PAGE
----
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They say cruise ship passengers put on a pound a day while sailing, but that’s not nearly as much as they’re leaving behind.

Those all-you-can-eat buffets and open bars add up to a lot of waste, and when you’re out at sea, it has to go somewhere. For cruise ships operators, that usually means dumping sewage in the open ocean—which is legal.

Cruise ships dump about 1 billion gallons of sewage overboard every year, and much of it is raw or poorly treated, according to federal data acquired by the environmental group Friends of the Earth.

The watchdog group released a report card looking at the 16 biggest cruise line companies, giving each one letter grades for sewage treatment, air pollution reductions, and water quality compliance. FOE also assigned individual grades to each of the 167 cruise ships in operation.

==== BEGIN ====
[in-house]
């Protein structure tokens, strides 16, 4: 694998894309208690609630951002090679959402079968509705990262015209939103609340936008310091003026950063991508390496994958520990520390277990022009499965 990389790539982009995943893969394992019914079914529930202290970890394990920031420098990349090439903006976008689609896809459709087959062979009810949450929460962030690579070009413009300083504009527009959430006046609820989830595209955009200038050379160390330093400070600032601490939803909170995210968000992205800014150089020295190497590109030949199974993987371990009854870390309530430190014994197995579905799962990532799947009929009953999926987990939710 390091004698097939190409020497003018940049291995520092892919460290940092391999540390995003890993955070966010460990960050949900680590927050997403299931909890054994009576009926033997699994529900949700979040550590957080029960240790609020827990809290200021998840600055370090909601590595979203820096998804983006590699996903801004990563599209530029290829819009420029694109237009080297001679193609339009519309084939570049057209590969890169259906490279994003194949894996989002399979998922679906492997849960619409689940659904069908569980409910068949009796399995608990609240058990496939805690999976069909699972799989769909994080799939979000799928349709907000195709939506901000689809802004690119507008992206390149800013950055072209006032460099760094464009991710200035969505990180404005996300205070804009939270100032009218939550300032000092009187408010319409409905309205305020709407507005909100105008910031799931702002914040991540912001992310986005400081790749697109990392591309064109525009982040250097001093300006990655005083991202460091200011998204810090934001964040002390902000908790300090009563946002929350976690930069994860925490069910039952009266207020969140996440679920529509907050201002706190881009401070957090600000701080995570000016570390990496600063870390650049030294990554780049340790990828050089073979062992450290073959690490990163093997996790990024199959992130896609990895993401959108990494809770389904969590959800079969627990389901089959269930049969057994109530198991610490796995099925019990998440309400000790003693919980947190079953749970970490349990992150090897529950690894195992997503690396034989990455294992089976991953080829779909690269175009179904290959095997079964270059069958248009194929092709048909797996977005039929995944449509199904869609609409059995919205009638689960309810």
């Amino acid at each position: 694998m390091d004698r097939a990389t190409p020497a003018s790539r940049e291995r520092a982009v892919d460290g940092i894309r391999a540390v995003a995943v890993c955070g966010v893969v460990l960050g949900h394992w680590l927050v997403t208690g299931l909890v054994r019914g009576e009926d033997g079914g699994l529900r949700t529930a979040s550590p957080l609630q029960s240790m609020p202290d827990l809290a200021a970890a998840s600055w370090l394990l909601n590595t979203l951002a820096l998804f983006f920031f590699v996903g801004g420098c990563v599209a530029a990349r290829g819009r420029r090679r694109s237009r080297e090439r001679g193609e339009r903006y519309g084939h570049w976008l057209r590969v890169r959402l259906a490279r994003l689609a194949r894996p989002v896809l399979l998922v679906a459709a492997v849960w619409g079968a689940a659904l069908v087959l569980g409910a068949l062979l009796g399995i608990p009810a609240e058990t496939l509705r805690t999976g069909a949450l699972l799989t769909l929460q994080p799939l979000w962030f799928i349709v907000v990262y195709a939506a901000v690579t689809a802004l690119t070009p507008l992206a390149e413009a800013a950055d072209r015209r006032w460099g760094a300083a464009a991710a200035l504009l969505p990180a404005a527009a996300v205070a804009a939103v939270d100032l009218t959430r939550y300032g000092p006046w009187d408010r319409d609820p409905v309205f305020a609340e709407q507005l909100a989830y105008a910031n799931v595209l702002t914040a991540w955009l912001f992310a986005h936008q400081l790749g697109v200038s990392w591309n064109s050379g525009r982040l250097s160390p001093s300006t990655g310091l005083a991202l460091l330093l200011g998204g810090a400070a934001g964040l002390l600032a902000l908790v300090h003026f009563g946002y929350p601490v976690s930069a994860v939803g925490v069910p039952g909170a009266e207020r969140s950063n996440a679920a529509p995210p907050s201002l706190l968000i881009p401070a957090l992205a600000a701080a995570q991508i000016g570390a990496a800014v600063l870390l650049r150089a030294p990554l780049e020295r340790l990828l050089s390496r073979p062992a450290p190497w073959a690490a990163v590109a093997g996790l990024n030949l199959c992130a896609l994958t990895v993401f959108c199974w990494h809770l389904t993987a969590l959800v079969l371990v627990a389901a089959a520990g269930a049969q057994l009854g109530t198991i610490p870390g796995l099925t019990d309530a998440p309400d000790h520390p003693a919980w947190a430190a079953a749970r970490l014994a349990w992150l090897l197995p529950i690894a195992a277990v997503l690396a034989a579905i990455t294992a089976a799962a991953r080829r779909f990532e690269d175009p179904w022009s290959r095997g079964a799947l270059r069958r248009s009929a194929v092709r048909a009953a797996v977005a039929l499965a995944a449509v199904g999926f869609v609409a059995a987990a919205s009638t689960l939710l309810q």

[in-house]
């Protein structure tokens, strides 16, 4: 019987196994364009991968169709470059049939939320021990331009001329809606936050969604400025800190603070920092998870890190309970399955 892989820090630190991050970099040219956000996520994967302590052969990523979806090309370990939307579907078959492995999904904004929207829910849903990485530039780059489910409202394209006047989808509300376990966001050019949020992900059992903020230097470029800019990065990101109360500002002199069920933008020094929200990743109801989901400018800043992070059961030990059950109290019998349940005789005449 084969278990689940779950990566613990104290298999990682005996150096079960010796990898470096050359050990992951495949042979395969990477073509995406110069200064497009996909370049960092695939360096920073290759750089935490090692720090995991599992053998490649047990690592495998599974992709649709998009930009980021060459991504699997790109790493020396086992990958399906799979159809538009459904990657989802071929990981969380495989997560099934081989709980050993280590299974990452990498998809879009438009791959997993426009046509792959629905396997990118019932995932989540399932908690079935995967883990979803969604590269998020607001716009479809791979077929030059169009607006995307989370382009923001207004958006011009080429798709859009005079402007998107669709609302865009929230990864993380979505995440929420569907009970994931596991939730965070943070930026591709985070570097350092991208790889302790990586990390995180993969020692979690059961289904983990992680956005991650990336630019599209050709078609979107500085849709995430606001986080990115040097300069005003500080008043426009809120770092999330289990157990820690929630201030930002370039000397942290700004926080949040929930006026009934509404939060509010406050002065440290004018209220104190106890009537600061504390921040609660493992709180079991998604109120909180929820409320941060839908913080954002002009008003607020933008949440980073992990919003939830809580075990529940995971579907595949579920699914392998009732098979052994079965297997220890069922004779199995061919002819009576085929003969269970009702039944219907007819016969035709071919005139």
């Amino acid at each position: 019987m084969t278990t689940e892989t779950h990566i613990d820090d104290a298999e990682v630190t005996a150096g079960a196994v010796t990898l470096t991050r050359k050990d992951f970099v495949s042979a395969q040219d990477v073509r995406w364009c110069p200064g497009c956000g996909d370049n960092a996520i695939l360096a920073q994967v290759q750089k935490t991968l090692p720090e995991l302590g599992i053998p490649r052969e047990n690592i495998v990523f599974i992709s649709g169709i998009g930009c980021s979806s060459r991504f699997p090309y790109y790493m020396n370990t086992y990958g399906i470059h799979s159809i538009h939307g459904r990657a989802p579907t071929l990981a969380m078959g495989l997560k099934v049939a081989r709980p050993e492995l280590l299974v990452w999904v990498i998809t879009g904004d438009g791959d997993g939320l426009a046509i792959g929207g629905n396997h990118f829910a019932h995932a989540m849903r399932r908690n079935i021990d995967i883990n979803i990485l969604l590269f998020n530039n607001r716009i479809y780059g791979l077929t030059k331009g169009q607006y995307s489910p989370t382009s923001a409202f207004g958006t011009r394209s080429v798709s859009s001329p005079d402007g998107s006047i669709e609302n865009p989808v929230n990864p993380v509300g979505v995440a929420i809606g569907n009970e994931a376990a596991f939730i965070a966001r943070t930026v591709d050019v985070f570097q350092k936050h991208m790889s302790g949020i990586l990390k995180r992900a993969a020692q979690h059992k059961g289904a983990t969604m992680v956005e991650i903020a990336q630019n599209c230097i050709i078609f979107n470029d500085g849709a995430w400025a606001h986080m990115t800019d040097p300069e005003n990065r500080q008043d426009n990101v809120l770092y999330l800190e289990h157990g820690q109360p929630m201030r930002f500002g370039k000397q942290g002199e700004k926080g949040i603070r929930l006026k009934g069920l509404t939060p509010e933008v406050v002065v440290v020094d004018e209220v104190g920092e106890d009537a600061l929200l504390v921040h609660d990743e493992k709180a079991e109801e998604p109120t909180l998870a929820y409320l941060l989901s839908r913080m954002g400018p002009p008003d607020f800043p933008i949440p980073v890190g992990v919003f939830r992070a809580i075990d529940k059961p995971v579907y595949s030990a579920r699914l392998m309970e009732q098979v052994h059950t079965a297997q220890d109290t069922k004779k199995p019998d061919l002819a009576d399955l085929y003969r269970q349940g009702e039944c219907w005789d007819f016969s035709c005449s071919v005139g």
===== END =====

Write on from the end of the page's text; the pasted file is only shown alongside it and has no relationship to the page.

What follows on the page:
The 2014 report found a steady improvement for cruise lines sailing newer, energy-efficient ships. But 40 percent of the global cruise ship fleet is outfitted with waste-treatment technology more than 35 years old.  Read more at